Warning: This article contains graphic medical images
Just as your grandmother always used to tell you, chewing your food is very important. But while you can ignore that old urban myth about how you should chew 32 times, this especially grisly clinical example presents why you should definitely take care to chomp your food( even if you have lost your dentures ).
As reported in BMJ Case Reports, a human had a long stay in the hospital after his bowel became obstructed and then perforated by eating a “large amount of chestnuts” without chewing fully because he had lost his false teeth.
The 61 -year-old man was rushed to a hospital in Victoria, Australia, after suffering from abdominal ache for over 12 hours, as well as nausea and vomiting. CT scans and a bunch of other medical tests were be put into practice. Doctors theorized whether the man had an underlying condition, such as a tumor or an internal hernia, however it quickly became clear that the numerous barely-chewed chesnuts in his bowel were the significant factor at play.
The extent of his condition was only realise after they began his keyhole surgery, scientifically known as a laparoscopy. The man’s unorthodox chestnut chewing had caused his small bowel to become penetrated, or perforated, at least 10 times.
His bowels had also become obstructed due to phytobezoars. These are solidified masses in the gastrointestinal tract that consist of indigestible plant material such as fibers, skins, or seeds. Most people are not at a high risk of getting phytobezoars if they eat a normal diet, but they can be a problem if you’ve had recent gastric surgery or if you’re diabetic. Regrettably for this man, his medical history indicated he was also suffering from type 2 diabetes, heart disease, and hypertension.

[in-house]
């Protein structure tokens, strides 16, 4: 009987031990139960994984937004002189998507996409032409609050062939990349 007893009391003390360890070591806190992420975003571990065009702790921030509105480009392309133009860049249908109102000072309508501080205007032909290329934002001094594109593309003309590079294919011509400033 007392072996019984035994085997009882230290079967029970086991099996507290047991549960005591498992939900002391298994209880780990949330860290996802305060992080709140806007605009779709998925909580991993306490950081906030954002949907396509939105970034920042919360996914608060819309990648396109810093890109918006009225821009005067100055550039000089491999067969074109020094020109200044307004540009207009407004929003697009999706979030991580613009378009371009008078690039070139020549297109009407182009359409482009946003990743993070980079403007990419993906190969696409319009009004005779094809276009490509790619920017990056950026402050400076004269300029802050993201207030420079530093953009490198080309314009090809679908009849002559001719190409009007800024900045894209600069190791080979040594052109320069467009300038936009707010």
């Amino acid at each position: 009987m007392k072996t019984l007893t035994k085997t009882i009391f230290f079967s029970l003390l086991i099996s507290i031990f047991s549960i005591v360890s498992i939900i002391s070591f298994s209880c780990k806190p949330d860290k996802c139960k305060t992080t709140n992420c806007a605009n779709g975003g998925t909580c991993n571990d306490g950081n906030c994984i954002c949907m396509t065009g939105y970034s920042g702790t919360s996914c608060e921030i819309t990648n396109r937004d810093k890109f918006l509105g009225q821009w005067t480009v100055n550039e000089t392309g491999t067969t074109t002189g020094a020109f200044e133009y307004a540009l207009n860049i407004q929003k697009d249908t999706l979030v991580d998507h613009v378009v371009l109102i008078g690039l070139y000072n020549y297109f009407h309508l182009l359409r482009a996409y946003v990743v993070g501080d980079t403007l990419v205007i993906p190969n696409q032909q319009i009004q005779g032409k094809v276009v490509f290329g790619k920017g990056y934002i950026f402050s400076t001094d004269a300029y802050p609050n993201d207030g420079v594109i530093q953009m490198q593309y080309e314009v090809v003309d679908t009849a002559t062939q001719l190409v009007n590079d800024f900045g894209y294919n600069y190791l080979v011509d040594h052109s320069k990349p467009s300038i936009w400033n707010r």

To resolve the problem, the undigested chestnuts were then “milked out” through the hole in his bowel, in the words of the study writers. He then had to spend a further four weeks in the hospital due to the inability of his intestine to contract ordinarily. For 12 of those days, he required nutrition administered elsewhere than the mouth.
“To the best of our knowledge, this is the first case reported whereby chestnut ingestion resulted in SBO[ small bowel blockage] with multiple perforations all throughout the length of the small bowel, ” the study authors concluded.
However, they do note that there have been cases of single perforations caused by chestnut munching. There was also another case of a woman suffering from a bowel blockage after swallowing a cherry tomato whole.